Large language models that encompass generative and foundational AI, for example, can condense hundreds or thousands of pages of documents and deliver useful summaries. They can crunch sales data, compact market demand forecasts and pricing data, and illuminate the best business path toward sustainability, including optimizing production and reducing waste. According to IBM, 72% of executives now approach sustainability as a revenue enabler rather than cost center.
Yet, humans must stay in the loop. Not only can bad training data lead to hallucinations, biases and inaccurate results, “Someone must be around to analyze the results and make sense of the relevant facts and information,” Rolnick says. In addition, organizations should approach digital twins and other tools thoughtfully. “It’s very easy to use AI in ways that lead to misleading and even counterproductive results,” he adds.
AI Broadens the Scope
The IBM survey also found that a lack of insight from data was the No. 1 sustainability challenge for 44% of CEOs. Yet, the right combination of solutions -- typically addressing things like carbon accounting, data analytics, reporting and supply chain management -- can simplify things. Specialized solutions such as Boston Consulting Group’s CO2 AI, IBM Envizi ESG Suite and Microsoft Sustainability Manager can quantify how products, physical assets, facilities, cloud resources, and IT frameworks impact energy consumption, water use, and carbon emissions.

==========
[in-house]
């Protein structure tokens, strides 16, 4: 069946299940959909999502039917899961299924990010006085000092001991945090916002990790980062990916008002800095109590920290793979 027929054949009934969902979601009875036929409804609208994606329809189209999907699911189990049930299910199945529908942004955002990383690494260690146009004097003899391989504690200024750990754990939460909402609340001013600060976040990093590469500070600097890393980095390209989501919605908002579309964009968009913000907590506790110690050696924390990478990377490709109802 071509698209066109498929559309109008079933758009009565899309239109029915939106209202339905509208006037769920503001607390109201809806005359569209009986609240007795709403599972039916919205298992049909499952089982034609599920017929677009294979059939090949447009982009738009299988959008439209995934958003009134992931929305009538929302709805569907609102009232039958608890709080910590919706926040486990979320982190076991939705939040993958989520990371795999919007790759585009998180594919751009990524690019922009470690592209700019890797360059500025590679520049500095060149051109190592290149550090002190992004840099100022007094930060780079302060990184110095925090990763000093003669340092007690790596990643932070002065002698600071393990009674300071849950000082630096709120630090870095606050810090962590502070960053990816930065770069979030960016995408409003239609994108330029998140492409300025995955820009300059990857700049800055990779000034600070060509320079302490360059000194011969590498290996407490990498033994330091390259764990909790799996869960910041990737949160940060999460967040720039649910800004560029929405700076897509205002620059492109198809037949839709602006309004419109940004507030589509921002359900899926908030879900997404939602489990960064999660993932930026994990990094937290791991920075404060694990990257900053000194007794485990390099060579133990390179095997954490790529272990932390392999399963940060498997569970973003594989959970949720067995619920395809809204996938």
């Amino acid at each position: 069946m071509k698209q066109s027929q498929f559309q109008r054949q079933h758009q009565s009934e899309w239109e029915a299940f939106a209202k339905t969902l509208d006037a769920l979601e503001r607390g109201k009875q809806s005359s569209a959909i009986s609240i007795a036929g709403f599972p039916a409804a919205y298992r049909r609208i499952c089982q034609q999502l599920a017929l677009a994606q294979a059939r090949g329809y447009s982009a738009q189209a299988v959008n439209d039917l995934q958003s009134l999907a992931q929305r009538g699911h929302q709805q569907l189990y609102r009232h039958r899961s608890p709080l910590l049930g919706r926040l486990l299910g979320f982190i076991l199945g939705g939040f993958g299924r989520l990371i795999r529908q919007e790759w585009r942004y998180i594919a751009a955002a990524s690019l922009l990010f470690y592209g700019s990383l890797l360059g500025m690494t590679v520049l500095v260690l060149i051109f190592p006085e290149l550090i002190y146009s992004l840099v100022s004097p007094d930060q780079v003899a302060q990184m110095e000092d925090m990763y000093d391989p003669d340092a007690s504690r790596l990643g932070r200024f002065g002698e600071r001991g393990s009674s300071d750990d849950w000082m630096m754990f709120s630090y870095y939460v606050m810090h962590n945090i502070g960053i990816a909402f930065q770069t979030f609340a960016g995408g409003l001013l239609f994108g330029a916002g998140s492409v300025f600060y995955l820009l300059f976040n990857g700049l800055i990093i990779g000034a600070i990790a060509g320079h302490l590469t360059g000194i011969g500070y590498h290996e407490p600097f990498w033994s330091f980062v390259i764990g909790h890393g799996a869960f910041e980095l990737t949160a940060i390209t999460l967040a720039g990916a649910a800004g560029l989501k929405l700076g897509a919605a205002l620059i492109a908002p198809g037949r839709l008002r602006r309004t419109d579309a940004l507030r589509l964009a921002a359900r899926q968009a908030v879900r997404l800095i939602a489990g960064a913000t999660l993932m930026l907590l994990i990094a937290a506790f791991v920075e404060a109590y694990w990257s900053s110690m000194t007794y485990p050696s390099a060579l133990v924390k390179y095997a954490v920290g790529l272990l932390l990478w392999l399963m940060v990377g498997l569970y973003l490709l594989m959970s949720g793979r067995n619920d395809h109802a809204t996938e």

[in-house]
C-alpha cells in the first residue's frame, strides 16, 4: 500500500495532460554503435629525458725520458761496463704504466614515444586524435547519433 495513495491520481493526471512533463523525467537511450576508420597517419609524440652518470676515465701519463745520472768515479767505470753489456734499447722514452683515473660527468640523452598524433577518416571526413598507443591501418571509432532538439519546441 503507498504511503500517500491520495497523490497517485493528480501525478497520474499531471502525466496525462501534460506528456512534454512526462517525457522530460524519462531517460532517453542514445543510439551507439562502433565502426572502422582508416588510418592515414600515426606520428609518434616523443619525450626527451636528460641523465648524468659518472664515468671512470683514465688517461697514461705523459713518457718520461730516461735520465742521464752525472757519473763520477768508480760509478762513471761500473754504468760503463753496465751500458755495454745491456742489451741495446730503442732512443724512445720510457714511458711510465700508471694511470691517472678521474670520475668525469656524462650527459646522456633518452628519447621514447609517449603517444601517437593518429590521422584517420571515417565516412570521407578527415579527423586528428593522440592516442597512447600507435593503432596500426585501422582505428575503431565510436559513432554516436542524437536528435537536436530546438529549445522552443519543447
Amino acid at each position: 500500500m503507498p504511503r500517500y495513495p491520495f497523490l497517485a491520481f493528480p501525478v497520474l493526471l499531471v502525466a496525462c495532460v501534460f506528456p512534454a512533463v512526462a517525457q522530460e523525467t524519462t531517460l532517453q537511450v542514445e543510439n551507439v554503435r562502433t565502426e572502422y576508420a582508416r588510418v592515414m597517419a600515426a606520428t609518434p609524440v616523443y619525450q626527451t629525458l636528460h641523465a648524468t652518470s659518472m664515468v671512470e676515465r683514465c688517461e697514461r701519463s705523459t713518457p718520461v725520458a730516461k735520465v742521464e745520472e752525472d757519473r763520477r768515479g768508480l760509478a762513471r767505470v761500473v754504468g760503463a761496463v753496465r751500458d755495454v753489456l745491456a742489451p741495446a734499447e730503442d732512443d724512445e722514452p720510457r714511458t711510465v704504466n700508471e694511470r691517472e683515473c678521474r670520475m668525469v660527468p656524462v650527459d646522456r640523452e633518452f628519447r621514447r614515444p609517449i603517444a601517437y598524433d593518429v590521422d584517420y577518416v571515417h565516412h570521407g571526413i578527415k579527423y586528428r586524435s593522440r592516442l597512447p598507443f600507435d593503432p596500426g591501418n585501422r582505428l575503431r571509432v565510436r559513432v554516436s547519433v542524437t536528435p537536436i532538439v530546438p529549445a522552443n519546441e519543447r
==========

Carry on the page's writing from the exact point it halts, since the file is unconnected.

Deeper data insights drive faster and better decision making but also offer clues about how to combine, integrate and take full advantage of various sustainability technologies. For example, one major telecom company collapsed 10 discrete tools into a single system that slashed energy use by more than 50%, Shim notes. “AI can supercharge the data journey. The key is to evolve from hundreds of data sources spread across multiple systems to a single system of record.”
AI can also unlock hidden value, PwC’s Likens says. For instance, highly accurate simulation models can map out physical footprints for facilities, land use, transportation and logistics frameworks, and even reformulate products and packaging. “A simulation model can help an organization understand its infrastructure, but also the infrastructure of partners. It can analyze and map out the optimal flow of goods through the supply chain,” he explains.
When organizations combine AI with other digital technologies, the capabilities expand, Likens says. IoT devices and other sensors allow organizations to peer into nooks and crannies that reside in supply chains and manufacturing processes, including difficult to track Scope 3 emissions. Satellite data, LIDAR and other forms of imagery and machine vision data can illuminate sustainability opportunities and fuel innovation, he says. “AI is expanding the scope of what’s possible within sustainability initiatives.”
Sustaining Success through AI
AI capabilities continue to advance, Likens says. Tools like IBM Watson X and Microsoft Copilot can translate ESG reports and other documents into different languages or flag issues that may require closer examination. “You might prompt the system to produce different summaries with different points of focus, so that humans can spot what’s truly important and use the information effectively,” Likens explains.
Of course, there’s often a need to educate, train and upskill teams -- and even the C-suite -- about how to use AI effectively. It’s also vital to recognize that the AI landscape is changing rapidly. Avoiding a “paralysis by analysis mentality” is essential, Shim says. “It’s important to get started with AI and get a handle on data with a single system of record. “The goal is to build an AI ecosystem built on cooperation and collaboration,” she says.
Concludes Likens: “AI doesn’t provide a magic button that gives you all the answers. But it is a valuable tool that can augment, extend and redefine an organization’s sustainability efforts.”